LPAs replaced EPAs on 1 October 2007.  Although, EPAs signed before this date should still be capable of use.  For a full comparison, please visit our blog on this topic.

Can a Lasting Power of Attorney be revoked or changed?

You can end (i.e. revoke) your LPA, so long as you have the mental capacity to make that decision.  You will need to sign a formal Deed of Revocation and notify a number of required individuals.

If you want to change your LPA, for example by removing an attorney and appointing another person to act, you will need to revoke your existing LPA and sign a fresh one.

If you would like assistance to end an LPA, please contact our specialists.

How can a Lasting Power of Attorney help someone diagnosed with dementia?

A diagnosis of dementia does not necessarily mean that a person cannot make an LPA.  Although, it is essential to start thinking about these practical arrangements as soon as possible.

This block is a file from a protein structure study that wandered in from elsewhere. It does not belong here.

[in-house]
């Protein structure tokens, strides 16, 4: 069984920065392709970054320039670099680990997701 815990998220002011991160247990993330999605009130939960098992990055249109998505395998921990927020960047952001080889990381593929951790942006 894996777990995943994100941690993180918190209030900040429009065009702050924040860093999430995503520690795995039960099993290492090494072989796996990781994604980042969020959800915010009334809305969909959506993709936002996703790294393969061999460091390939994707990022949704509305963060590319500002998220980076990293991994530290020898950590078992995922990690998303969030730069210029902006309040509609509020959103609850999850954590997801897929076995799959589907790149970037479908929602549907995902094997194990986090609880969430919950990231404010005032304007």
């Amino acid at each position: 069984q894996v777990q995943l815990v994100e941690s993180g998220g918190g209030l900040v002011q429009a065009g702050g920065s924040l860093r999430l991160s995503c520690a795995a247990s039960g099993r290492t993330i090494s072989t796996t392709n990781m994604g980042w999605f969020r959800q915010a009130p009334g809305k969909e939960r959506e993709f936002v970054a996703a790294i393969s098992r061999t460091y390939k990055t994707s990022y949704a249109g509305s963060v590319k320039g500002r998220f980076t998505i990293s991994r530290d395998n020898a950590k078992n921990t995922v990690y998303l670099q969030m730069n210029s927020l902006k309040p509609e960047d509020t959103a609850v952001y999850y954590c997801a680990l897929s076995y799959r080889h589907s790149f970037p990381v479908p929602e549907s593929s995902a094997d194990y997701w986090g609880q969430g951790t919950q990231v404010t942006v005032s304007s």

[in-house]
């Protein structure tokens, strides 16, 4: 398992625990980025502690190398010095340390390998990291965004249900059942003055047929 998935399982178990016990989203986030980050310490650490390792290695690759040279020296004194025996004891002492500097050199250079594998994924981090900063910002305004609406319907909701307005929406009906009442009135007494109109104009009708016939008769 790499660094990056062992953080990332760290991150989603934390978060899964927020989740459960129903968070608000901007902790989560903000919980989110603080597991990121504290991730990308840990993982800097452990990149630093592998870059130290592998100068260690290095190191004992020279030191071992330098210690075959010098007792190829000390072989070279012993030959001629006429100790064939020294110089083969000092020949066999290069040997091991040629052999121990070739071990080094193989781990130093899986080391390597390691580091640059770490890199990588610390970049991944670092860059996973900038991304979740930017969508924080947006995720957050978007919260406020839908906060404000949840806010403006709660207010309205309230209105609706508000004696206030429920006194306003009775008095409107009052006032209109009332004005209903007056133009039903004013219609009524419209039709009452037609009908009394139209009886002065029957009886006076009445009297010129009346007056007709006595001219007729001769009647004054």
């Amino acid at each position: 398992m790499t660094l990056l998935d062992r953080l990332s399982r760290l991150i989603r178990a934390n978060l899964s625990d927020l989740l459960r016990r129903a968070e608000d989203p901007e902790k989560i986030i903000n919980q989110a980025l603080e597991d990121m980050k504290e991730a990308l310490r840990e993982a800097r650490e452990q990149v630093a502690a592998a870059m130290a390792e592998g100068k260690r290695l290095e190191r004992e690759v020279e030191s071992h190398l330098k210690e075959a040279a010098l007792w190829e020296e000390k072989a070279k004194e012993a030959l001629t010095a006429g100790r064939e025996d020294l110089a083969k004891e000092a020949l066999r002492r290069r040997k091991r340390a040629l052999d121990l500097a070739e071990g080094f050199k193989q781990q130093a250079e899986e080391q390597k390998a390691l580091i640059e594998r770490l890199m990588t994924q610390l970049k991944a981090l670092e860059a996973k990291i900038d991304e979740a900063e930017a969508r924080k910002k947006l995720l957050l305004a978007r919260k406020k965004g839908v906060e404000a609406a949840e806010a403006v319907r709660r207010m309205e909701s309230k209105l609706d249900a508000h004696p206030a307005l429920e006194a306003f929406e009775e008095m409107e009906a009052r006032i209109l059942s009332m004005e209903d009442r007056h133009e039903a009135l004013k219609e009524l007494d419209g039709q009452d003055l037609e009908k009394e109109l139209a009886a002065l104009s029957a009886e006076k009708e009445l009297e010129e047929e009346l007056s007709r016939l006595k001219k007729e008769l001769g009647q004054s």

Our solicitors will be able to sit down with your loved one to assess their capacity to make an LPA and set out your options clearly and concisely.  If your loved one is deemed not to have the capacity to make an LPA, we can assist with a deputyship application.

For more information, see our recent blog on LPAs and living with dementia.

Home visits are available in Cheltenham, Gloucester, Tewkesbury, Cirencester and the surrounding villages. Evening and weekend appointments are also available on request.

If you live further afield, we would still be happy to help. Please get in touch today for our online services.

Still Looking For More Information?

If you need more information whether a setting up Lasting Powers of Attorney is right for you, then why not read some of our related Lasting Powers of Attorney blog posts for additional helpful insights.

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You can always call or email us with any further questions you have and our trusted Lasting Power of Attorney solicitors will get back to you.